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The Otter


The fur of this animal is of such exquisite softness and beauty

as to be in great demand for commercial purposes, bringing a very

high price in the fur market.

The otter cannot be said to be a common animal, although it is

found throughout the United States and Canada, being rather more

plentiful in the cold northern localities than in the southern

latitudes. It is an amphibious anima
, and can remain for a long

time beneath the water. In size it is larger than a cat, and it

possesses a tapering tail some eighteen inches in length. Its fur

is of a rich brown color, and the hair is of two kinds, the one a

close, fine, and exquisitely soft down, which lies next the skin,

and which serves to protect the animal from the extremes of heat and

cold, and the other composed of long shining coarser hairs, which

permit the animal to glide easily through the water. In producing

the beautiful otter furs of fashion these long hairs are plucked

out, leaving only the softer down next the hide. The food of the

otter mostly consists of fish, for the pursuit of which he has

been admirably endowed by nature. His body is lithe and supple,

and his feet are furnished with a broad web, which connects the

toes, and is of infinite service in propelling the animal through

the water when in search of his finny prey. His long, broad and flat

tail serves as a most effectual rudder, and the joints of his powerful

legs are so flexible as to permit of their being turned in almost any


The habitation of the otter is made in the banks of the river which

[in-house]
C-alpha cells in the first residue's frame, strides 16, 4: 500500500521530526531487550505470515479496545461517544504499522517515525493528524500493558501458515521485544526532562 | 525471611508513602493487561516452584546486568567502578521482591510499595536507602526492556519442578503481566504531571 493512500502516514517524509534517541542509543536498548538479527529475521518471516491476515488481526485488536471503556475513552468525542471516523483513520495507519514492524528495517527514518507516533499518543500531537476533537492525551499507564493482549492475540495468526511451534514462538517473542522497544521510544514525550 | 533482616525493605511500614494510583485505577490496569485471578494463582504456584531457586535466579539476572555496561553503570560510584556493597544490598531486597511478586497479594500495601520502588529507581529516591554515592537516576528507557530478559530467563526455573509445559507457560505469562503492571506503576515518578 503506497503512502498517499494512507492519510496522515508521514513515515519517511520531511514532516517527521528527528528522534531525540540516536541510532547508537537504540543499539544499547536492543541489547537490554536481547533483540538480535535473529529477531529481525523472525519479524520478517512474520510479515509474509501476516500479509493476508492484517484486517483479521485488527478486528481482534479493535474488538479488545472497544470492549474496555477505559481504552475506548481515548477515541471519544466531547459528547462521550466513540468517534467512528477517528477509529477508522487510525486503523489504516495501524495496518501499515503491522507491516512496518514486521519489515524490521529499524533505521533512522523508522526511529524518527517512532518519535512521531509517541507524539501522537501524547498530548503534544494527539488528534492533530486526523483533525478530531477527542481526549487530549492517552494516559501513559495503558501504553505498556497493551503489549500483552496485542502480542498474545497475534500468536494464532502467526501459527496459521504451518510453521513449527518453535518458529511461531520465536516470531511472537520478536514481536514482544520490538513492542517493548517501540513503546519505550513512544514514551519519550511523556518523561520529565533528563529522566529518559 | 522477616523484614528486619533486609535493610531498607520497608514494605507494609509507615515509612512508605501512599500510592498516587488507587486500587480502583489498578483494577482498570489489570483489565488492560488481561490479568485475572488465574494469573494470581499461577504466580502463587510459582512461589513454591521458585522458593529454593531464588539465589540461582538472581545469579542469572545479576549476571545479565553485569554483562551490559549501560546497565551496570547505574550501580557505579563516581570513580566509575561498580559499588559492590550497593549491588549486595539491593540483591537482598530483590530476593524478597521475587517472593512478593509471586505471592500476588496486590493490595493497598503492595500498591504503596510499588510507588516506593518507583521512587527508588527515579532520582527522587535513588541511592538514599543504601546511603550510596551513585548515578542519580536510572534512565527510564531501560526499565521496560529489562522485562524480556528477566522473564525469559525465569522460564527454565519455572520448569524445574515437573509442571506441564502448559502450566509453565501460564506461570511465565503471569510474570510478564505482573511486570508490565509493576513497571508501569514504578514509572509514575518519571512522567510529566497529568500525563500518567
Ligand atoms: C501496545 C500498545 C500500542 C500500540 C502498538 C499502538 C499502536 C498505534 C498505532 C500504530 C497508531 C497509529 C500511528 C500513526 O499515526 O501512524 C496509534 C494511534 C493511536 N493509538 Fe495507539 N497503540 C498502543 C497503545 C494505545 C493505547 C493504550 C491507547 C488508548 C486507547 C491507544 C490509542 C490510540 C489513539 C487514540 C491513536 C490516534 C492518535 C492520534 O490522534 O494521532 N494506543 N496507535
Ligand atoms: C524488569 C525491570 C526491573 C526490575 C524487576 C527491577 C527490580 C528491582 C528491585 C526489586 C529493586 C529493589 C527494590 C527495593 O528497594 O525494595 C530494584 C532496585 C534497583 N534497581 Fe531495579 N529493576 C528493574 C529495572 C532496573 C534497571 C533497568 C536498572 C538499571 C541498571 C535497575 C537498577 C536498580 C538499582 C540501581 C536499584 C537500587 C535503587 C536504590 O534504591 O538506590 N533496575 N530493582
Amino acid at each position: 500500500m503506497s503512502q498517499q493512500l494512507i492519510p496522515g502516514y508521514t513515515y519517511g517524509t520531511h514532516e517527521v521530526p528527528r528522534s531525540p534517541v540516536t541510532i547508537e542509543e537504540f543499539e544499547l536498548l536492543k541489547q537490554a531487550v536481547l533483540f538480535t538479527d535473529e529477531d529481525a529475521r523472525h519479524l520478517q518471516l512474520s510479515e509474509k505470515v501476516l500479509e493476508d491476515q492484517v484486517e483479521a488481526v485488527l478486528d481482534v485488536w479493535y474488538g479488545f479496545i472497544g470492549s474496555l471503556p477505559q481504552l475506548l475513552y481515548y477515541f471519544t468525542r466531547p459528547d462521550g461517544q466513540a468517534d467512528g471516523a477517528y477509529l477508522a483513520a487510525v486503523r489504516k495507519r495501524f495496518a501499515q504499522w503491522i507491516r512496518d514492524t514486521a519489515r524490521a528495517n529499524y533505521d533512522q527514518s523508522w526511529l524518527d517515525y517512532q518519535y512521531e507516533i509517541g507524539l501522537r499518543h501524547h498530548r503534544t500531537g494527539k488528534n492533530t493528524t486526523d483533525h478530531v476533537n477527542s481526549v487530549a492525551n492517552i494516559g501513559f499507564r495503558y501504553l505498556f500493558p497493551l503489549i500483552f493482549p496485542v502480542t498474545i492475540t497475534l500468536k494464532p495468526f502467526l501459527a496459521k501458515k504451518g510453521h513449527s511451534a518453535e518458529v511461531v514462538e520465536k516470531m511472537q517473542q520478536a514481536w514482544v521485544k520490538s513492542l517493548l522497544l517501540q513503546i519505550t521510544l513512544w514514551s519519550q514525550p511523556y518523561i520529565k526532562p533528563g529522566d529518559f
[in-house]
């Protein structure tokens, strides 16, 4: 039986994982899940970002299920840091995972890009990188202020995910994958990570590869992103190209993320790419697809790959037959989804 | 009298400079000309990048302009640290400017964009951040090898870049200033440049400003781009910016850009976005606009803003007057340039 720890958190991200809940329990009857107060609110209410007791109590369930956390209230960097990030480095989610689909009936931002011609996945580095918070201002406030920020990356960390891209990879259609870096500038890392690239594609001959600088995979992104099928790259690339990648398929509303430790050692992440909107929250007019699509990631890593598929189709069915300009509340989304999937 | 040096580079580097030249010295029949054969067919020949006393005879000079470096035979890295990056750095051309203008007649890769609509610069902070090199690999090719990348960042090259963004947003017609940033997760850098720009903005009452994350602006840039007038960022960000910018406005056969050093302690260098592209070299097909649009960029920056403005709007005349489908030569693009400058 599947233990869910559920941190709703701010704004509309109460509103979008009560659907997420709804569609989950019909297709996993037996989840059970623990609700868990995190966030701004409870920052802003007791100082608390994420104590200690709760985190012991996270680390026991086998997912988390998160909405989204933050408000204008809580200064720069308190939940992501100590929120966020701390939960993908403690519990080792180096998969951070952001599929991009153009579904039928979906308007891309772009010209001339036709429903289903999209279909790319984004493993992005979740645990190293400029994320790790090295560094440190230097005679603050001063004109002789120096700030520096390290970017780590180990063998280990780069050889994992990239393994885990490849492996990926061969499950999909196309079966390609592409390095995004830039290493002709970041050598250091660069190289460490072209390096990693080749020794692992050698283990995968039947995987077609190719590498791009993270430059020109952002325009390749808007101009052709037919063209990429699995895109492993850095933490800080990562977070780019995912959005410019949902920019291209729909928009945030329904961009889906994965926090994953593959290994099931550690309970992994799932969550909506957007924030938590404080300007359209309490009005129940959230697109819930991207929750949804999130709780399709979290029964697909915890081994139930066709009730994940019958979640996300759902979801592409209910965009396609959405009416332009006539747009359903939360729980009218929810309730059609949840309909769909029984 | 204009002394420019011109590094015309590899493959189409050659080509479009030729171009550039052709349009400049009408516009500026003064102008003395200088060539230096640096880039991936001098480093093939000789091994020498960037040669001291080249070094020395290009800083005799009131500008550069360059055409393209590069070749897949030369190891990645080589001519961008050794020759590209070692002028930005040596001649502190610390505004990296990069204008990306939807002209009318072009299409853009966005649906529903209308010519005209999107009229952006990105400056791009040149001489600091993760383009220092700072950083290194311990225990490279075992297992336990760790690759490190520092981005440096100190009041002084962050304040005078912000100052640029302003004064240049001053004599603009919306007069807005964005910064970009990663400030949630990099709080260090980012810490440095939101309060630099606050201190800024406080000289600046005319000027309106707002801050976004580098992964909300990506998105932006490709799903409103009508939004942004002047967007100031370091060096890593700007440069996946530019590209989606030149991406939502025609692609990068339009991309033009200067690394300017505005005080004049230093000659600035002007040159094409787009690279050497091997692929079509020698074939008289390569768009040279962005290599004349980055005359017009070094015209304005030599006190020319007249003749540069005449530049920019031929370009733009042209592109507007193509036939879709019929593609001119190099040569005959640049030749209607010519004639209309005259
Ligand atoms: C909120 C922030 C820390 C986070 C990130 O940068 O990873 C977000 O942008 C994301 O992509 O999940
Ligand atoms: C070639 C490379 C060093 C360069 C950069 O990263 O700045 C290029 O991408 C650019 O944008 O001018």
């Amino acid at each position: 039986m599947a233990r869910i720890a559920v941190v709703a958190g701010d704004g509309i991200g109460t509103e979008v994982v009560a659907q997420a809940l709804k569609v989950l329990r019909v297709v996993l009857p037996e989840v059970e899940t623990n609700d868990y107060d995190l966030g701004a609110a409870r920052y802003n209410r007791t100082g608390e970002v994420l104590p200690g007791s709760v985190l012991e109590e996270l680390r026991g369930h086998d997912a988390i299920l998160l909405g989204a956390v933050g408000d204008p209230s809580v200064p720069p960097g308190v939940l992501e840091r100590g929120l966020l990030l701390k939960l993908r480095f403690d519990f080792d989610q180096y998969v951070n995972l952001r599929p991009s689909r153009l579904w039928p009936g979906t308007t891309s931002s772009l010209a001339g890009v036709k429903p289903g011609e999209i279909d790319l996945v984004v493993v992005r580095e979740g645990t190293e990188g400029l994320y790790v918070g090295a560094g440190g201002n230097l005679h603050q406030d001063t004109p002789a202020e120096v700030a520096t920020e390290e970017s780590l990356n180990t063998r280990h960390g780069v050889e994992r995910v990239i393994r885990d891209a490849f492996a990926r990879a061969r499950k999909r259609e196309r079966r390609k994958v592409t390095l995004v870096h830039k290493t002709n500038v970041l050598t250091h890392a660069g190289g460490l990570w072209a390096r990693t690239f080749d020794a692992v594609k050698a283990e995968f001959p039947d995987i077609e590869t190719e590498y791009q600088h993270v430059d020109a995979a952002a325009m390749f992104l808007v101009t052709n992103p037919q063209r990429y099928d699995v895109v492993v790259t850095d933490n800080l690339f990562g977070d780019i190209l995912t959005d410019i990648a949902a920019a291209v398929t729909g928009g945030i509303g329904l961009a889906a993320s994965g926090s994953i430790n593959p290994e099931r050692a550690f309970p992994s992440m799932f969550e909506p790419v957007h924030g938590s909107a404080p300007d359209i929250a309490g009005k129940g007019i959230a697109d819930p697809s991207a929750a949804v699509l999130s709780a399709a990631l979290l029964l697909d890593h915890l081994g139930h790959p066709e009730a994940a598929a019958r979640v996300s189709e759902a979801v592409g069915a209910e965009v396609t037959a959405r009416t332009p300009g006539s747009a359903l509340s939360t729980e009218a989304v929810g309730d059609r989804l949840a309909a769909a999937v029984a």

it frequents, or sometimes in a hollow log or crevice beneath rocks.

The animal generally prefers to adopt and occupy a natural hollow

or deserted excavation, rather than to dig a burrow for itself.

The nest is composed of dry rushes, grasses and sticks, and the

young, three or four in number, are produced in early spring.

The track which the otter makes in the mud or snow is easily

distinguished from that of any other animal, on account of the

seal or impression which is made by a certain ball on the sole of

the foot. Otter hunting is a favorite sport in England, and indeed

in the northern parts of our own country. Hounds are used to pursue

the animal, and on account of the powerfully scented secretion with

which the creature is furnished by nature, its track is readily

followed. When attacked, the otter is a fierce and terrible fighter,

biting and snapping with most deadly energy and never yielding as

long as life remains in the body. The bite of an angry otter is

extremely severe, and for this reason we would caution the amateur

trapper on handling the animal should one be taken alive.

Although so fierce and savage when attacked, the otter is easily

tamed when taken young, and can be taught to catch fish for the

service of its master, rather than for the gratification of its

own palate.

In the winter when the snow is on the ground, the otter navigates

by sliding, and when on the ice he may often be seen to run a few

steps and then throw himself on his belly and slide the distance

of several feet. They are very fond of playing in the snow, and

make most glorious use of any steep snow-covered bank, sloping

toward the river. Ascending to the top of such an incline they

throw themselves on the slippery surface and thus slide swiftly

into the water. This pastime is often continued for hours, and

is taken advantage of in trapping the playful creatures. A short

search will reveal the place where they crawl from the water on

to the bank, and at this spot, which will generally be shallow,

a steel trap should be set on the bed of the river, about four

inches under water. The trap should be secured by a stout chain,